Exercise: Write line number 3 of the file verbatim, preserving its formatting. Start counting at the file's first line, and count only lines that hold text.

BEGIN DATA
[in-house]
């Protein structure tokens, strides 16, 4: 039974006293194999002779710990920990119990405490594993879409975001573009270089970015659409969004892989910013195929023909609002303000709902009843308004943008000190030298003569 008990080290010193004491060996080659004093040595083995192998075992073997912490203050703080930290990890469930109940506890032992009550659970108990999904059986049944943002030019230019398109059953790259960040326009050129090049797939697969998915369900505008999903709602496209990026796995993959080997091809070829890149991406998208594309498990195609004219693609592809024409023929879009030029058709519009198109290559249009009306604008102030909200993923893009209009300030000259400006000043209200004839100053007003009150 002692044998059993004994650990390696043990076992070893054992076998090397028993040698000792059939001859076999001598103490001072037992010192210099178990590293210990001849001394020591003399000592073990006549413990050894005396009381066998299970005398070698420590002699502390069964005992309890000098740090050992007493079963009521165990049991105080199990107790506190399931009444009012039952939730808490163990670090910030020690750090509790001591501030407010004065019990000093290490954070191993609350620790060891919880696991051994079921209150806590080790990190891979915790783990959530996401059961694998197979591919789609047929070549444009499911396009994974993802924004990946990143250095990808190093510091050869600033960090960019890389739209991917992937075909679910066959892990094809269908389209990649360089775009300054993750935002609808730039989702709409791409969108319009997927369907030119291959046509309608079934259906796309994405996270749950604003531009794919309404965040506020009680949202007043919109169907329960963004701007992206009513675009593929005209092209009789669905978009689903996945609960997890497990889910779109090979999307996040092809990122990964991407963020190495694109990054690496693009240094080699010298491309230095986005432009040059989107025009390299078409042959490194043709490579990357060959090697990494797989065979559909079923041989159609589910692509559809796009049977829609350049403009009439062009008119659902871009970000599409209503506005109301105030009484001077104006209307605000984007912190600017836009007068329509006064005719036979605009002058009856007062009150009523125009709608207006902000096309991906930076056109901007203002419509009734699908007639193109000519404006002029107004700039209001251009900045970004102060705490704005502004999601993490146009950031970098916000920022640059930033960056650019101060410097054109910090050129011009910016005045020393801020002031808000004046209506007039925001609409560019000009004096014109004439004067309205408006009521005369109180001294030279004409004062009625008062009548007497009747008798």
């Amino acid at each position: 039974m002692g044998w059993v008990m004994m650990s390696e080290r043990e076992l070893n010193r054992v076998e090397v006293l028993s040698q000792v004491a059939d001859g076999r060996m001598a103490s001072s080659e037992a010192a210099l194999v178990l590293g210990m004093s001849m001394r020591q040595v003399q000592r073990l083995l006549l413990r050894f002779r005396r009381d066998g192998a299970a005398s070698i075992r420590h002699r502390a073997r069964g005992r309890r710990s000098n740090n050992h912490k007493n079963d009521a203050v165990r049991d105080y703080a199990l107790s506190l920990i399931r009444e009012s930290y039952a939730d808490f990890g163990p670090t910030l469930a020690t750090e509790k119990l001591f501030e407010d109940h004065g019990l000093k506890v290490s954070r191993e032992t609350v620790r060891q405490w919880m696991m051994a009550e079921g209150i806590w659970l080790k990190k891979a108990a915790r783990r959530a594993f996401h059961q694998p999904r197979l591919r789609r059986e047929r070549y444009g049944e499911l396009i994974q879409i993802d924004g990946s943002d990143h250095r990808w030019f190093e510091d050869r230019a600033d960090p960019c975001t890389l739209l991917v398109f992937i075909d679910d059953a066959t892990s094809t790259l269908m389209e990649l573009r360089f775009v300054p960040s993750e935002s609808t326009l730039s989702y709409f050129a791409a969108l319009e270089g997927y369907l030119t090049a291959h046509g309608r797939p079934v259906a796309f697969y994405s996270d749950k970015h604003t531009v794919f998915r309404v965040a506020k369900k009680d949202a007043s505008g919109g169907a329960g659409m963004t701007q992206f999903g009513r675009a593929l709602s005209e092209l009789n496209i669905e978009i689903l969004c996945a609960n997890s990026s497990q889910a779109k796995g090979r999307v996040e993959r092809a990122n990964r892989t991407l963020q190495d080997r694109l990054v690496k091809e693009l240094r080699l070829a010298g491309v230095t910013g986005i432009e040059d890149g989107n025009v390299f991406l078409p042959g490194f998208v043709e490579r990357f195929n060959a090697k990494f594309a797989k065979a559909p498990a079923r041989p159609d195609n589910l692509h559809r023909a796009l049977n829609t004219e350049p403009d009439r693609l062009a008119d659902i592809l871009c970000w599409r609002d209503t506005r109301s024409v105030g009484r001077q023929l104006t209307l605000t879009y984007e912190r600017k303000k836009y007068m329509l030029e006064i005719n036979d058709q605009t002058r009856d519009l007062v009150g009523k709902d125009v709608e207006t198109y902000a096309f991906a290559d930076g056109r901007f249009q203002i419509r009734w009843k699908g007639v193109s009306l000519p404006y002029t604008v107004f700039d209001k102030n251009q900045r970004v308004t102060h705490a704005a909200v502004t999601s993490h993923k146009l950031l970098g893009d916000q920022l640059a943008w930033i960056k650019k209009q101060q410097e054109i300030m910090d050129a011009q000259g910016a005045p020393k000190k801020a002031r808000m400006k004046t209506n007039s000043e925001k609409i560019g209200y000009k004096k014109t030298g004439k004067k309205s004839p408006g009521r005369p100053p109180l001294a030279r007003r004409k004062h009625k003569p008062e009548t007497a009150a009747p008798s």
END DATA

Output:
């Amino acid at each position: 039974m002692g044998w059993v008990m004994m650990s390696e080290r043990e076992l070893n010193r054992v076998e090397v006293l028993s040698q000792v004491a059939d001859g076999r060996m001598a103490s001072s080659e037992a010192a210099l194999v178990l590293g210990m004093s001849m001394r020591q040595v003399q000592r073990l083995l006549l413990r050894f002779r005396r009381d066998g192998a299970a005398s070698i075992r420590h002699r502390a073997r069964g005992r309890r710990s000098n740090n050992h912490k007493n079963d009521a203050v165990r049991d105080y703080a199990l107790s506190l920990i399931r009444e009012s930290y039952a939730d808490f990890g163990p670090t910030l469930a020690t750090e509790k119990l001591f501030e407010d109940h004065g019990l000093k506890v290490s954070r191993e032992t609350v620790r060891q405490w919880m696991m051994a009550e079921g209150i806590w659970l080790k990190k891979a108990a915790r783990r959530a594993f996401h059961q694998p999904r197979l591919r789609r059986e047929r070549y444009g049944e499911l396009i994974q879409i993802d924004g990946s943002d990143h250095r990808w030019f190093e510091d050869r230019a600033d960090p960019c975001t890389l739209l991917v398109f992937i075909d679910d059953a066959t892990s094809t790259l269908m389209e990649l573009r360089f775009v300054p960040s993750e935002s609808t326009l730039s989702y709409f050129a791409a969108l319009e270089g997927y369907l030119t090049a291959h046509g309608r797939p079934v259906a796309f697969y994405s996270d749950k970015h604003t531009v794919f998915r309404v965040a506020k369900k009680d949202a007043s505008g919109g169907a329960g659409m963004t701007q992206f999903g009513r675009a593929l709602s005209e092209l009789n496209i669905e978009i689903l969004c996945a609960n997890s990026s497990q889910a779109k796995g090979r999307v996040e993959r092809a990122n990964r892989t991407l963020q190495d080997r694109l990054v690496k091809e693009l240094r080699l070829a010298g491309v230095t910013g986005i432009e040059d890149g989107n025009v390299f991406l078409p042959g490194f998208v043709e490579r990357f195929n060959a090697k990494f594309a797989k065979a559909p498990a079923r041989p159609d195609n589910l692509h559809r023909a796009l049977n829609t004219e350049p403009d009439r693609l062009a008119d659902i592809l871009c970000w599409r609002d209503t506005r109301s024409v105030g009484r001077q023929l104006t209307l605000t879009y984007e912190r600017k303000k836009y007068m329509l030029e006064i005719n036979d058709q605009t002058r009856d519009l007062v009150g009523k709902d125009v709608e207006t198109y902000a096309f991906a290559d930076g056109r901007f249009q203002i419509r009734w009843k699908g007639v193109s009306l000519p404006y002029t604008v107004f700039d209001k102030n251009q900045r970004v308004t102060h705490a704005a909200v502004t999601s993490h993923k146009l950031l970098g893009d916000q920022l640059a943008w930033i960056k650019k209009q101060q410097e054109i300030m910090d050129a011009q000259g910016a005045p020393k000190k801020a002031r808000m400006k004046t209506n007039s000043e925001k609409i560019g209200y000009k004096k014109t030298g004439k004067k309205s004839p408006g009521r005369p100053p109180l001294a030279r007003r004409k004062h009625k003569p008062e009548t007497a009150a009747p008798s």